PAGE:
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News Briefs II

Man Will Face Assisted Suicide Charges Despite Court Rulings

Los Angeles Times

Concluding that recent court decisions allowing assisted suicide apply only to physicians, a Los Angeles Municipal Court judge refused Monday to dismiss felony charges against a man who helped his AIDS-ravaged lover commit suicide last year.

In the first such test of California law since the issuance of opinions by two federal appeals courts, Judge Linda Lefkowitz rejected arguments that the rulings had rendered the state's ban on assisted suicide unconstitutional.

Referring at length to the federal rulings, Lefkowitz hewed to a narrow interpretation, ultimately agreeing with the prosecution that the opinions did not open the door to all forms of assisted suicide involving the terminally ill.

"I read the opinion to stand for no more" than the right of physicians to help terminally ill patients end their lives, Lefkowitz said of last month's U.S. 9th Circuit Court of Appeals decision.

That means Keith W. Green continues to face prosecution for helping Los Angeles designer James Northcutt kill himself in his garage last December.

Northcutt, 54, was in the advanced stages of AIDS and had previously attempted suicide when Green helped him run a hose from his car's exhaust pipe to the rear window.

Judge Rejects Request for 25-Year Sentence for Smuggler

Los Angeles Times

In a defeat for prosecutors seeking to increase prison sentences for smugglers of illegal immigrants, a San Diego judge Monday rejected the U.S. attorney's request for a 25-year sentence for a smuggler involved in a high-speed crash that killed three people and injured 16.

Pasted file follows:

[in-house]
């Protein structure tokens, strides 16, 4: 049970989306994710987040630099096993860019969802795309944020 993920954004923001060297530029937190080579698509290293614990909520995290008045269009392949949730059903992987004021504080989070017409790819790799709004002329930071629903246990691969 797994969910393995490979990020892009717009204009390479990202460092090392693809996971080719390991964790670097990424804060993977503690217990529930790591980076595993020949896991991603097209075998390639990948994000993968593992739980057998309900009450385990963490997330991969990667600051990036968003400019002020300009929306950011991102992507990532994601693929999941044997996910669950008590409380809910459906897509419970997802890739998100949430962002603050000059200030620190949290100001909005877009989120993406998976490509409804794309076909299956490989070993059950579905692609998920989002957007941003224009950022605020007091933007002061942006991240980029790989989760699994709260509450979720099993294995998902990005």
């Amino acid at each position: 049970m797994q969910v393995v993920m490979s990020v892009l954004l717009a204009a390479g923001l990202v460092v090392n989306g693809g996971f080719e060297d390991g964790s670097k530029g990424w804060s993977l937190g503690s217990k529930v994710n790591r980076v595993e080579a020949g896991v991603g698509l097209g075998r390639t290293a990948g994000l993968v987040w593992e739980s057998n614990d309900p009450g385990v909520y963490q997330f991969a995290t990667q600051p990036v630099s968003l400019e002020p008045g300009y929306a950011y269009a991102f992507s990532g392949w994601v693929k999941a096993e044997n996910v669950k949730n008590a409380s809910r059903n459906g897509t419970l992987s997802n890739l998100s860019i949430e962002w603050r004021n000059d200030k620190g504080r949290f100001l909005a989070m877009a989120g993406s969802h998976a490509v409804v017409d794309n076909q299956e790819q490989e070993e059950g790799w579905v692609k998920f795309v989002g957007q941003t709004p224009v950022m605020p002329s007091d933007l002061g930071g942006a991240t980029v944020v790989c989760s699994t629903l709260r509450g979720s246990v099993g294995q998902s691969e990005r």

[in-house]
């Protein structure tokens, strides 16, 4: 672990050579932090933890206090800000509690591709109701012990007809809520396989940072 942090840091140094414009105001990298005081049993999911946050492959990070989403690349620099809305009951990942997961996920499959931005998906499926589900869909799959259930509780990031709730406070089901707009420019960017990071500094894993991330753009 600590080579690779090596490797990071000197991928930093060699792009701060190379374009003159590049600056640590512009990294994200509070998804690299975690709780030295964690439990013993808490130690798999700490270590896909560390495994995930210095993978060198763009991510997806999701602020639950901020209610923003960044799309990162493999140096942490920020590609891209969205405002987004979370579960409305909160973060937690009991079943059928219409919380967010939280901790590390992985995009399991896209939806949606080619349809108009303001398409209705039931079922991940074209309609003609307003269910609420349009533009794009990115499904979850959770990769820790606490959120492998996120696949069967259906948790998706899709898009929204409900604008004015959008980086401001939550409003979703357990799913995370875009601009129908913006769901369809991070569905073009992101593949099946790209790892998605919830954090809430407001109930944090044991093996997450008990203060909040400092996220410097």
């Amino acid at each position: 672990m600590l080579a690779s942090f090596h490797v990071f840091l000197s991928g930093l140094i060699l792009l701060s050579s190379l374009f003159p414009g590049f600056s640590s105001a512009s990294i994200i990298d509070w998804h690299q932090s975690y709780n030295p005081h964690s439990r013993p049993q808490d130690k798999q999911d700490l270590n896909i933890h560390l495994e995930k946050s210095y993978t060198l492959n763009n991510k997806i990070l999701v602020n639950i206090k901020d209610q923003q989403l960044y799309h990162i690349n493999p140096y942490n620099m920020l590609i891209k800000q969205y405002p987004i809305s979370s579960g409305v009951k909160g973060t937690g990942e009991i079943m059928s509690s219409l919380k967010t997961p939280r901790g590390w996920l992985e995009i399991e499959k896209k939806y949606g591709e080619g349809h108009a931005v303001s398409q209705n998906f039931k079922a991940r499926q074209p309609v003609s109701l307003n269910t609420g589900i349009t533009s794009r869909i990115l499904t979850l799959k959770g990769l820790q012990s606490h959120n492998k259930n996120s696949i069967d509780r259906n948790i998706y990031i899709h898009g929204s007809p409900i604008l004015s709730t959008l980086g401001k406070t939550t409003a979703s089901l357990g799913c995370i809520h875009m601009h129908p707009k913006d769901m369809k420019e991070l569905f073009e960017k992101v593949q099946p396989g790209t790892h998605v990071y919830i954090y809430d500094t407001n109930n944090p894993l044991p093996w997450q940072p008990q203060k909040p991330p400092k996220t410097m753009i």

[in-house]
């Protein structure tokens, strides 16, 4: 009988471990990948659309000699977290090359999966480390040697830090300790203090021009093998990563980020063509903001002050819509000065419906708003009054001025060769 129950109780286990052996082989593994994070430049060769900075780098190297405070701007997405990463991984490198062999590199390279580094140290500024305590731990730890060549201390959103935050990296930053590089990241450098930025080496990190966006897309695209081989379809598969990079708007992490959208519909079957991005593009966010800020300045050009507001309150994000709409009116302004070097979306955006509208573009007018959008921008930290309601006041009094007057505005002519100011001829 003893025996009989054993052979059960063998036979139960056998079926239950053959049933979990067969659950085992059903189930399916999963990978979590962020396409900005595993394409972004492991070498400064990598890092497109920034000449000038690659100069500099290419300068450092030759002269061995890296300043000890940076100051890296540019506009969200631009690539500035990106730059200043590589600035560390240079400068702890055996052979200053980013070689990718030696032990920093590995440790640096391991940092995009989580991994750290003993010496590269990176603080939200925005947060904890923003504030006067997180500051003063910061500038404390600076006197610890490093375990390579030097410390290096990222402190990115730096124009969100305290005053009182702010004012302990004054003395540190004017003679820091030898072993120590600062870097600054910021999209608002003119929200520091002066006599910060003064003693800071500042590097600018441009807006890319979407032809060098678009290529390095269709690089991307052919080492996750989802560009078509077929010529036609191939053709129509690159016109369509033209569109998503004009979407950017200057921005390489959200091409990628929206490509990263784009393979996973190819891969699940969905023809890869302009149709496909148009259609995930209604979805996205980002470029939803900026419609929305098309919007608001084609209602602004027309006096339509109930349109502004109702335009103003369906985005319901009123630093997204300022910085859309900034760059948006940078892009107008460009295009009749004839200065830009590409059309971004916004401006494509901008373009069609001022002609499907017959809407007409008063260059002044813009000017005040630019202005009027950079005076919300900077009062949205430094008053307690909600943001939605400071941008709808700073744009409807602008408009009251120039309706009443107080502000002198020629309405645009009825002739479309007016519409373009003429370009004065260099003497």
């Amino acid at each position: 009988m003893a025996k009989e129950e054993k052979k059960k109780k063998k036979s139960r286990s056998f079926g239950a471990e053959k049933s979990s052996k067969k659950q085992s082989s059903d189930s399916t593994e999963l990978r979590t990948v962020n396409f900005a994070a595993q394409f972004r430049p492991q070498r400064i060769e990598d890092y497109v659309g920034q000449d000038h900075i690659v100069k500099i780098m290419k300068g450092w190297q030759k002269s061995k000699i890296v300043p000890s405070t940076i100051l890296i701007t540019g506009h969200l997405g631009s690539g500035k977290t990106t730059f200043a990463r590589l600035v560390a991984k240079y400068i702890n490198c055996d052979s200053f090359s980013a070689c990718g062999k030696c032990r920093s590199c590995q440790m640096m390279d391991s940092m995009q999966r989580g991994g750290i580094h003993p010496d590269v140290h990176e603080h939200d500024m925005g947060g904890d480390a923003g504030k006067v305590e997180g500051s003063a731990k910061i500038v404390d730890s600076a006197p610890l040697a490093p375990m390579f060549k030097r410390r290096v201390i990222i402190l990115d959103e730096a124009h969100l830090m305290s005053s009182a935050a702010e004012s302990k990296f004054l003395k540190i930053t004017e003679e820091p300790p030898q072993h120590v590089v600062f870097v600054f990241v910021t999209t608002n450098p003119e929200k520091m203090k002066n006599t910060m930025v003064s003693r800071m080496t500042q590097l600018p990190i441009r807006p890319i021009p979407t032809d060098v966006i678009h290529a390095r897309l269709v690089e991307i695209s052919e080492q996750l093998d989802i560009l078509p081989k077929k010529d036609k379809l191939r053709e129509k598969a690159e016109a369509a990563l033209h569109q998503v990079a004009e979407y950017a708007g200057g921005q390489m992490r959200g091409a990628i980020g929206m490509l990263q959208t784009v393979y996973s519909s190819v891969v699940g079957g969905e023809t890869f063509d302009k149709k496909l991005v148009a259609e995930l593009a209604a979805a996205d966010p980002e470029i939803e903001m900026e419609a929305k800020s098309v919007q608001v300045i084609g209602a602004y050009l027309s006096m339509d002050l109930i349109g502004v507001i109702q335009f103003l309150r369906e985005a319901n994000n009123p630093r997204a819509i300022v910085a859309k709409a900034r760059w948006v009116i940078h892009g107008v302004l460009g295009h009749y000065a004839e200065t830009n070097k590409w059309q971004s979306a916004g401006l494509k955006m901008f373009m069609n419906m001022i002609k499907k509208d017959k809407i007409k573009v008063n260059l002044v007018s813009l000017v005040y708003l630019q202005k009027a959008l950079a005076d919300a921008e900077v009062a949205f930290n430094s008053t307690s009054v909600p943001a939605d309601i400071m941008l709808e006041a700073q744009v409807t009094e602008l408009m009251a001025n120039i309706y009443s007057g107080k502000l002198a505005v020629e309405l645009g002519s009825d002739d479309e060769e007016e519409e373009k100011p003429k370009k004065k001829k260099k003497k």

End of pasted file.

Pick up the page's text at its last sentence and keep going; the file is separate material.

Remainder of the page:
Federal District Court Judge Marilyn Huff gave Gilberto Baez-Luna, who had pleaded guilty, a sentence of two years and nine months, to run concurrently with a sentence of eight years handed down by a state court after Baez-Luna pleaded guilty to three counts of manslaughter.

Huff declined to sentence Baez-Luna, 27, an ex-convict, under a 1994 law that calls for sentences up to life in prison for smugglers involved in cases where people are put in danger, injured or killed.

Since the sentences will run concurrently, the term handed down by Huff will not increase the time Baez-Luna spends behind bars. With time off for good behavior, he could be free in four to five years.

Alberto A. Arevalo, the assistant U.S. attorney who prosecuted the smuggling case, said Huff's decision will not keep prosecutors from invoking the 1994 against other smugglers. Arevalo and his boss, U.S. Attorney Alan Bersin, had hoped a tough sentence by Huff would act as a deterrent to smugglers who routinely risk the lives of illegal immigrants.

Huff said she was bound by the "quite low" sentencing guidelines for immigrant smuggling set forth by the U.S. Sentencing Commission, created in 1984 by Congress to insure that judges throughout the country give similar sentences for similar offenses.